🔼The name Antipatris: Summary
- Antipaternal, Pertaining To Opposition To The Father
- From (1) αντι (anti), opposite, and (2) the noun πατηρ (pater), father.
🔼The name Antipatris in the Bible
The name Antipatris occurs only once in the Bible, namely in Acts 23:31. Right after his arrest in Jerusalem and his subsequent address of the Sanhedrin, because of which more than forty Jews conspired to kill Paul, the Roman commander Claudius Lysias mustered a whopping 200 soldiers and 70 horsemen and sent Paul to governor Felix in Caesarea Maritima, with the kind request for him to sort out the mess. Since Caesarea and Jerusalem were about 90 kilometer apart, and it was 9pm when they left, they stopped at Antipatris, about halfway.
Like Caesarea Maritima, Antipatris had been built by Herod the Great, reportedly to honor his own father, Antipater the Idumaean, or perhaps his grandfather Antipas, who had converted to Judaism when the Hasmoneans created their autonomous Jewish state in 140 BC. Herod was obsessed with the name Antipas/Antipater: two of his sons were named Antipas, including his firstborn (whom he had executed).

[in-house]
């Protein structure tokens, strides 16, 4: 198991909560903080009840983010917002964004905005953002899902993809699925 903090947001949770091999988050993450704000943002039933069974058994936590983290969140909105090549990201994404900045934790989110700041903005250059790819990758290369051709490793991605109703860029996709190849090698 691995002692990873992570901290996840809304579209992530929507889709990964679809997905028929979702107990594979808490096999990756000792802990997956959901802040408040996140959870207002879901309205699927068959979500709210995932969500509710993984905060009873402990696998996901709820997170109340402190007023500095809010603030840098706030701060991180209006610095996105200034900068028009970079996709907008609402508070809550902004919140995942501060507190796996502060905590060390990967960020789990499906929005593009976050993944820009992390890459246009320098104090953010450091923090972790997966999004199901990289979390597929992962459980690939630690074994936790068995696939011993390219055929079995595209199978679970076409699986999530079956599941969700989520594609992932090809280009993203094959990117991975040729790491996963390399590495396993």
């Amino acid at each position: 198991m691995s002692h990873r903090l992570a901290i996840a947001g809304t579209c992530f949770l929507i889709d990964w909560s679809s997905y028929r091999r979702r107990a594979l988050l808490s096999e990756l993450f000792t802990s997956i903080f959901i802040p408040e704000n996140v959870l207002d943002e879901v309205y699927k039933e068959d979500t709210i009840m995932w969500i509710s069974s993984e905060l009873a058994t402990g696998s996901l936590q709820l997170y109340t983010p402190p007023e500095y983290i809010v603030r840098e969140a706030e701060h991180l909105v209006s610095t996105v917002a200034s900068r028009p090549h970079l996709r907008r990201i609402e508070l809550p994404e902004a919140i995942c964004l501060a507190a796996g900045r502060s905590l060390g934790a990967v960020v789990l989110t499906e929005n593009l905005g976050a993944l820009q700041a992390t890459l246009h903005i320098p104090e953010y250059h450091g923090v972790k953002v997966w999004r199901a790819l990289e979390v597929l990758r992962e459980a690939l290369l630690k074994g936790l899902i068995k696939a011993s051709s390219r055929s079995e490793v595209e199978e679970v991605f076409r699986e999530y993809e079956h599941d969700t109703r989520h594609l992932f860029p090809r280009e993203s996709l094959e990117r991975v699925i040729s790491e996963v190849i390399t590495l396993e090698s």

As we point out in our article on Onesimus, the authors of the New Testament used names not to helpfully identify their brethren to their Roman overlords (who by that time were killing Christians and Jews) but rather as a kind of code, or rather a literary technique that involved referring to hotspots in history or culture, kind of like old school hyperlinks (see our article on Aeneas for more on this). Why Luke found it necessary to include the otherwise inconsequential detail of the stay at Antipatris, where the 200 soldiers returned to the castle and the 70 horsemen accompanied Paul to Felix, isn't immediately clear. But Antipatris was built on the location of the ancient city of Aphek, and that name refers to restriction and discipline (and see our article on the name Agabus for more on restriction and discipline).